Thursday, March 5, 2009

Chores-The Nitty-gritty...

One thing I would like to make clear is that I do not feel you should tie allowances to chores. Everyone in a family does chores because a family should work together. It encourages industry, team work, a good self image and is valuable training on the road to adulthood. Everyone in the family gets an allowance so they can learn to budget and to save, and to use and manage money wisely. I will talk about allowances in a few days.

[Scotty, 8, taking out recycling and trash]

So, after that disclaimer, let's get going on how to figure out how to do chores...

Take a few days and write down all the chores around the house. Have your kids and husband make a list too, and then after a few days compile the list. Put things down that are done every day and things that are done maybe once a week. The list could look like this:

  • Daily-sweep kitchen floor, unload dishwasher, set table, turn on porch light, pick up toys, feed dog, take out trash, clean out car, do laundry, put clothes away, wipe down bathroom sink, wipe down toilet
  • Twice a week: vacuum, dust [this could be dust living room one day, dust another room the other day],
  • Weekly: sweep porch, scoop up after dog, mow lawn, dust bedrooms, clean bathroom, water plants
OK, now that you have your list. Divide it up among the abilities of the kids. An easy way is to make index cards with each kid's name and put the chores on the card. You can put it on fridge, or laminate, punch a hole in it and tie them together and hang from a nail. The main thing is it should be written down so you don't have to tell them what to do--for non-readers, draw a picture.

An example of how you might assign the chores:

9 year old: sweep kitchen floor, empty dishwasher, vacuum, fold clothes
6 year old: set table, feed dog, take out trash, dust living room, wash down sink and toilet
3 year old: water outside plants with a squirt bottle, pick up toys [with 6 year old], dust low things, turn on porch light

Also, put weekly chores on their card--maybe to do Thursday afternoon or something. The card can have each day on it with the chores for that day, or daily chores listed in one column and then on Thursday you can list the weekly chore[s]--whatever works for you.

Now, here is the secret of making this work. As much as is logistically possible, everyone works at the same time! Don't you just hate to work and see everyone else sitting around eating cookies? It makes work seem worse than it is, and truly work is good. So, to make it feel like we are team, everyone working together, it needs to be done at the same time. In our house, when the kids were little, we worked after supper. [Many people do this before Dad gets home, but at our house, Dad was always home, so we did it after supper.]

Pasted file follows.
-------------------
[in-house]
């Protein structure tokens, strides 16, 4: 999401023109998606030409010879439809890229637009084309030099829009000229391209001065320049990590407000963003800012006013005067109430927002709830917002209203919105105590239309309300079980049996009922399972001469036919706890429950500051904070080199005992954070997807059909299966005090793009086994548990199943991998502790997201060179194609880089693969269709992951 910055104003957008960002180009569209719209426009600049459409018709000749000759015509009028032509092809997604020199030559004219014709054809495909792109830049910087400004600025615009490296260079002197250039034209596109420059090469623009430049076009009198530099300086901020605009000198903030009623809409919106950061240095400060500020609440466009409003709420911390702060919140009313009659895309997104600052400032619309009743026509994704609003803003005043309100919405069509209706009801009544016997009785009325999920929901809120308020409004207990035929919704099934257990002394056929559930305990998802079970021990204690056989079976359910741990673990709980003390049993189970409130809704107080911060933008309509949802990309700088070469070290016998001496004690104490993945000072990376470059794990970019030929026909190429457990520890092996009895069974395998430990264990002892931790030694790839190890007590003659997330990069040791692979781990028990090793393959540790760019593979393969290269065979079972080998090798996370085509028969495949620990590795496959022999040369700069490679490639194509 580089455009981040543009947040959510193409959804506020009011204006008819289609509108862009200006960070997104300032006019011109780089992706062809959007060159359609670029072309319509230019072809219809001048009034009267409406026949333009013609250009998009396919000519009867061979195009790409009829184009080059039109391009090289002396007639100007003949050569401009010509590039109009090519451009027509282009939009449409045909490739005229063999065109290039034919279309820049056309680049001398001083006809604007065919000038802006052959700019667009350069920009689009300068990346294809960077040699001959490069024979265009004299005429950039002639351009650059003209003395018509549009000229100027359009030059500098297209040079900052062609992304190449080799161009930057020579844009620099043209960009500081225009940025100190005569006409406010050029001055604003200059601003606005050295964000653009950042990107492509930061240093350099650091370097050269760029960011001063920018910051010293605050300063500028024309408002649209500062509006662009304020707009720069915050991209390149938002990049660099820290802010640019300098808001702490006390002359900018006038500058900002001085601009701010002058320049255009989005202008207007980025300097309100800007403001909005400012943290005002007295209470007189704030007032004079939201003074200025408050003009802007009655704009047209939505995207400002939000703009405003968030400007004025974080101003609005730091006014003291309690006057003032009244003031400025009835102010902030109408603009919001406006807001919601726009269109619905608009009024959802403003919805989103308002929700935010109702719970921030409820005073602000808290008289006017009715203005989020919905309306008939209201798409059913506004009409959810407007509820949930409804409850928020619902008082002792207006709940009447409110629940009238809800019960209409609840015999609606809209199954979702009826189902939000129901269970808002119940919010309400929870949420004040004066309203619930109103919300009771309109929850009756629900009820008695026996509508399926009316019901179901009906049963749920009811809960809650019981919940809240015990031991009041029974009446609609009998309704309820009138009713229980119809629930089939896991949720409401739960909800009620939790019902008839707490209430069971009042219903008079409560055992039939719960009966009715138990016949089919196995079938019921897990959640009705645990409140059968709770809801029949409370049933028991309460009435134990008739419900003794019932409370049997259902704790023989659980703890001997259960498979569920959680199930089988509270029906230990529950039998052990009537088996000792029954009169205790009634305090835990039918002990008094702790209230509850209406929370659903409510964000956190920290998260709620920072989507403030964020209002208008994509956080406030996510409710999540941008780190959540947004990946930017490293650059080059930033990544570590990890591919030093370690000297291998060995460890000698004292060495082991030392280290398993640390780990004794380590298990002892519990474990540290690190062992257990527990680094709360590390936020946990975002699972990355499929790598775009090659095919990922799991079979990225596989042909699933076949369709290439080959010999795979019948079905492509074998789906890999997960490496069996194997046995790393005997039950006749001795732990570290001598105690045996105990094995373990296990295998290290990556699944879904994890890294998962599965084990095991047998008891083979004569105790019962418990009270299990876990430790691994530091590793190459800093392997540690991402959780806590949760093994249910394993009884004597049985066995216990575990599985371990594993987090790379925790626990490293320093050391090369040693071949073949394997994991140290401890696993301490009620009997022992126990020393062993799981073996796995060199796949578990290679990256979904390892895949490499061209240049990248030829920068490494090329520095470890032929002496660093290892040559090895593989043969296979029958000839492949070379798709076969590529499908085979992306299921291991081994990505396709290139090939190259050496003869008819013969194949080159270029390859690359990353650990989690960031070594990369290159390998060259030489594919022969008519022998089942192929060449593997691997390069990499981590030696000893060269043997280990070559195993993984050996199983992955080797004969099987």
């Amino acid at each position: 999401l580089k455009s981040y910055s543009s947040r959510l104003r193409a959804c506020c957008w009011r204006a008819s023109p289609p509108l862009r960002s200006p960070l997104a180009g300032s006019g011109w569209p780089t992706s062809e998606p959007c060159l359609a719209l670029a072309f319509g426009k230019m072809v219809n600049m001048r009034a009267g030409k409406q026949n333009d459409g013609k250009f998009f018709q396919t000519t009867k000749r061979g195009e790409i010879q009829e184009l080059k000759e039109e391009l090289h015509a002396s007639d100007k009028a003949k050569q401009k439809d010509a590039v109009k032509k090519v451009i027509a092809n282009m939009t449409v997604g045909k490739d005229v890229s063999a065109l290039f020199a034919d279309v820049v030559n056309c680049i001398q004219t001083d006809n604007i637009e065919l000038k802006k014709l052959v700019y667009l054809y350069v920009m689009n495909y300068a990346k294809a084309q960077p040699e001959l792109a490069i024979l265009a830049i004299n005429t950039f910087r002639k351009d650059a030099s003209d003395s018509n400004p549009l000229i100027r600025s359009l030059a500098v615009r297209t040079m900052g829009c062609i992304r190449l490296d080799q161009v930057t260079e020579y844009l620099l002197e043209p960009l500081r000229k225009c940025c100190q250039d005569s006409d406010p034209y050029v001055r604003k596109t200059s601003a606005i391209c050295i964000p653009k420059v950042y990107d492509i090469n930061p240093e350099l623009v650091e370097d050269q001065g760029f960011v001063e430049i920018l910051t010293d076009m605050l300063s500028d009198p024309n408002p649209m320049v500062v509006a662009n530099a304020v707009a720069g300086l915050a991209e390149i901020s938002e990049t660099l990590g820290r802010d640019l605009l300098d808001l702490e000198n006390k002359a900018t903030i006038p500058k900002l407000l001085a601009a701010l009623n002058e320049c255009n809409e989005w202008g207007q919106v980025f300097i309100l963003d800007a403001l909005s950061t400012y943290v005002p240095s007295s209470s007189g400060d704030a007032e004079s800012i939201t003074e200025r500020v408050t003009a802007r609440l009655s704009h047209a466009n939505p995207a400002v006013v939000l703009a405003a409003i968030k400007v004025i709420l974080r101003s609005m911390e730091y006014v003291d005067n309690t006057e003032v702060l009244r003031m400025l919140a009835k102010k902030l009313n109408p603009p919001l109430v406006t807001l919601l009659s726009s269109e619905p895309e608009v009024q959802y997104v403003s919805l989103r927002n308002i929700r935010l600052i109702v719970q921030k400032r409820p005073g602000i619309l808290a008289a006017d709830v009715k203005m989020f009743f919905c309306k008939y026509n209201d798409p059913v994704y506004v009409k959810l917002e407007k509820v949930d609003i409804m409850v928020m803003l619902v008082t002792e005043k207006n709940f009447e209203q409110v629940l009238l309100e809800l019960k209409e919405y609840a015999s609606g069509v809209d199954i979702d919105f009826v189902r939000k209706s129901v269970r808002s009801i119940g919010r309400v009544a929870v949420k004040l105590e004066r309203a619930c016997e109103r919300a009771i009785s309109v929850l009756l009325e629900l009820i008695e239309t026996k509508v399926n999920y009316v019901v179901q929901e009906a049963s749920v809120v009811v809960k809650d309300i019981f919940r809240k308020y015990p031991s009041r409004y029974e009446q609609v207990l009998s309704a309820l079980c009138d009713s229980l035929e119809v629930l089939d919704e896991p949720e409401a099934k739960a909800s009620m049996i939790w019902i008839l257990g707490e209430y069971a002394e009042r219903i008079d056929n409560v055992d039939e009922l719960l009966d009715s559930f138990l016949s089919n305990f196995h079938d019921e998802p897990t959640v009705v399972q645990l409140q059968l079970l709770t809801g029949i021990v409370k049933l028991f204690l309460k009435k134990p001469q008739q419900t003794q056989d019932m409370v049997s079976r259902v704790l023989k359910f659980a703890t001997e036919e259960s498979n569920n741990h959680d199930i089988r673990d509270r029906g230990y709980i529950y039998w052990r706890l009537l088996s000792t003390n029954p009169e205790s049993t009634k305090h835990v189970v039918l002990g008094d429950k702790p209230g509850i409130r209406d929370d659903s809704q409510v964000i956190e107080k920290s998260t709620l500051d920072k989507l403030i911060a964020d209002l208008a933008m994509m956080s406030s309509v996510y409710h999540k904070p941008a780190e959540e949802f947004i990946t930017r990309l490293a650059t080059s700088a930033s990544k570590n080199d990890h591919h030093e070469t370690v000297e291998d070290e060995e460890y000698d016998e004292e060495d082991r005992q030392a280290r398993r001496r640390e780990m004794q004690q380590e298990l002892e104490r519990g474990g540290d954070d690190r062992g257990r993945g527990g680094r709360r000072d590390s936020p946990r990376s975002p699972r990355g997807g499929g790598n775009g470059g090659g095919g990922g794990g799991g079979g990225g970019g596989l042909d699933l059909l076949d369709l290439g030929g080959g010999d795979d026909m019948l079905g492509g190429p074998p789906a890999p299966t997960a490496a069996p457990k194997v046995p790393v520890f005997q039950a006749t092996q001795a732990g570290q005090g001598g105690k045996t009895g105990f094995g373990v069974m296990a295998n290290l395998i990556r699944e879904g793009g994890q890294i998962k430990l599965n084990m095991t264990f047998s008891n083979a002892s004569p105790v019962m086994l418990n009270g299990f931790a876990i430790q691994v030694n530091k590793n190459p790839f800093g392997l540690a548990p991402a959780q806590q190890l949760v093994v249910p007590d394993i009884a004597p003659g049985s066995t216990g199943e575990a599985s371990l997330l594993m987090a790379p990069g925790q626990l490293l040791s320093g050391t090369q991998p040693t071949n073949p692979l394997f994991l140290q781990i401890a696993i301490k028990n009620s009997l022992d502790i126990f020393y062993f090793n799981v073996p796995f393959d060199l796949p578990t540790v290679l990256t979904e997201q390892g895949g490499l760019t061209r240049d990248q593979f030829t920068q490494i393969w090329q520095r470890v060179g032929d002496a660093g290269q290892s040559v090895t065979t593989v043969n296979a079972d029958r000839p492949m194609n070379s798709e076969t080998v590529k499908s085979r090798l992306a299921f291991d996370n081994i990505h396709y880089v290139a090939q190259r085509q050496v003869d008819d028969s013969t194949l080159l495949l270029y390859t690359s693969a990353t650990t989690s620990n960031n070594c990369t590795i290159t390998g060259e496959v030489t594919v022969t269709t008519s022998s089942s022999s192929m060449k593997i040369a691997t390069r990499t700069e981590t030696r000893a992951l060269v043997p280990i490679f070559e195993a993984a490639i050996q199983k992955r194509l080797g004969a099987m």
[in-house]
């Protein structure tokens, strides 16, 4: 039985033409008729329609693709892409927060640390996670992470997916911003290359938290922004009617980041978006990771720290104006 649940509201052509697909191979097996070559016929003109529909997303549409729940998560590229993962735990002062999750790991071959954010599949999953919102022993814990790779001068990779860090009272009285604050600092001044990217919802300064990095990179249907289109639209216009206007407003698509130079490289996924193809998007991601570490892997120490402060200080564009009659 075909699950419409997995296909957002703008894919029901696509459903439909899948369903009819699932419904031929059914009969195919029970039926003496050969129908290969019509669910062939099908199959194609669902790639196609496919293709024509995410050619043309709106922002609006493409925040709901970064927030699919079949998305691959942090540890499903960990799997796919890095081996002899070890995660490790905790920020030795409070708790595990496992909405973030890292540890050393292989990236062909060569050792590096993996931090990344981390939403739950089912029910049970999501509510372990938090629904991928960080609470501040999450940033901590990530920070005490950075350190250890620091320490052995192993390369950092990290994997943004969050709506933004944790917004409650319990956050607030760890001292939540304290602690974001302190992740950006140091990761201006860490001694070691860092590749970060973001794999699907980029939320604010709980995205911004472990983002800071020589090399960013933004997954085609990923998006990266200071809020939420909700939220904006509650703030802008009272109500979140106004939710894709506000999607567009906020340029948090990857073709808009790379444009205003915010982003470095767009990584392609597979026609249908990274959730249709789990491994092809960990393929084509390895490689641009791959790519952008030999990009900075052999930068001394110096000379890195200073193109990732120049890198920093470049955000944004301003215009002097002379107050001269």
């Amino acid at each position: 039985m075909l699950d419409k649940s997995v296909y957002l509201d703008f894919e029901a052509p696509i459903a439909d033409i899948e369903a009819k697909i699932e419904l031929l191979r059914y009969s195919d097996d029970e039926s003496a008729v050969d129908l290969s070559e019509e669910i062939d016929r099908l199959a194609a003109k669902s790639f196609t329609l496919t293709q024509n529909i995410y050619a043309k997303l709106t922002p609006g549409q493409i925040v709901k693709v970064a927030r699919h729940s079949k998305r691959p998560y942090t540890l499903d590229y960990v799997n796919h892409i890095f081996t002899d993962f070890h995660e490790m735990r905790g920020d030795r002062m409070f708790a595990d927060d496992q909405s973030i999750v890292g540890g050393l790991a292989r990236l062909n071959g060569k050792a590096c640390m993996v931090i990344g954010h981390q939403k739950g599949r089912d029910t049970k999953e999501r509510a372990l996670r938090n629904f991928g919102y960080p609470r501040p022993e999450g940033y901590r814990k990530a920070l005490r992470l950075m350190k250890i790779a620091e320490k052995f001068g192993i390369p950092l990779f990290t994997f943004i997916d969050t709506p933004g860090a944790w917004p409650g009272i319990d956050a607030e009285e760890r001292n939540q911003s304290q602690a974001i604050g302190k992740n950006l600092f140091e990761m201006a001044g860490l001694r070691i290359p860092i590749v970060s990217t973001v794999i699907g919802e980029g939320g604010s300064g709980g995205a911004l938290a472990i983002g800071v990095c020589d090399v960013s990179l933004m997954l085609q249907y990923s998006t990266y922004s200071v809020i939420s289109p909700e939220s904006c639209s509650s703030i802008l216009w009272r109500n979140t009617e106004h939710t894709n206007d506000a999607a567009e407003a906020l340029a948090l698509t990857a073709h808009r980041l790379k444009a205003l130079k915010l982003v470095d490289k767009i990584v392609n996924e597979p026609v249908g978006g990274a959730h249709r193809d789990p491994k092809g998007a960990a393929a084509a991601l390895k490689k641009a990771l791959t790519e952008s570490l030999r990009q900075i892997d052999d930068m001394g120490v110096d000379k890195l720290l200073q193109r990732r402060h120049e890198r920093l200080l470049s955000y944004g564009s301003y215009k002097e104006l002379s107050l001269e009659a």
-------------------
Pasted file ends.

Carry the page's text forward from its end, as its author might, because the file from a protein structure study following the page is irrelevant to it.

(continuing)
So, after dinner the dish boys would start in on the dishes [2 boys], the laundry boy would fold the clothes [he and I did a couple loads each day, then he folded after supper], Kari pick up living room and vacuumed, Scotty would pick up toys other places and put in kids' rooms, someone fed the dog [I can't remember who]--all at the same time! Everyone worked! [Of course, someone had to set the table before supper, but you get the idea]. Generally this took about 30 minutes. Then the house was picked up, chores done, the kids would take their clean laundry and put it in their drawers and then we could all relax for the evening.

When the kids got to be 10th, 8th, 6th, 2nd and 4 years old, the laundry situation changed and after that everyone did their own laundry. I still did Bob's, Scotty's and mine, but by the time he was about 7 he did his own laundry. Then the chores changed a bit.

I have a friend that has 5 kids 10 and under. A couple of years ago [when they had 4 kids 8 and under] I happened to come in during "The 15 minute Flash." This was about 4:30 on a weekday. The kids were buzzing around like bees--the 8 year old was putting away toys and helping the 2 year old pick up toys too. The 4 year old was setting the table, the 6 year old was emptying the dishwasher--she had just swept the kitchen floor. Their chores as supposed to be done in 15 minutes, so they buzz around and make a race out of it. She actually sets a timer! I talked to one of the kids a few months ago, and they have all moved up in chores. So, some of the easy chores have gone to the next child down, and the older child has moved to harder chores. When the Flash is over, they can play till dinner. I think the dad cleans up the kitchen after dinner.

At any rate, I hope this is helpful. The thing is, start somewhere. You can always change, adjust, re-evaluate--see what works for your family. Also, to keep chores down, we did a lot of color coding. Everyone had one glass, in their specific color, that they used all day for misc. drinks. They had a clean one for milk at supper time, but for water/lemonade, etc. all day long, they used the same cup all day. This minimized the dishes and kept the dishwasher so it wasn't constantly full.

I also went out and bought each person ONE bath towel, each a different color. They used this till I washed them. This prevented the misc. towel on the floor-no one admits whose towel it is. We had pegs in the bathroom and each kid put their towel on a peg. A couple of times a week I did a load of towels and then just re-hung them on the pegs. This saved a LOT of laundry, especially with teen boys showering a lot. I know Martha Stewart would cringe at the lack of color coordination, but it worked for us. Just make sure the towels are all light colors so you can wash them at the same time.

I guess that is it--if you have specific questions, please ask. I hope this helps.

Take care,

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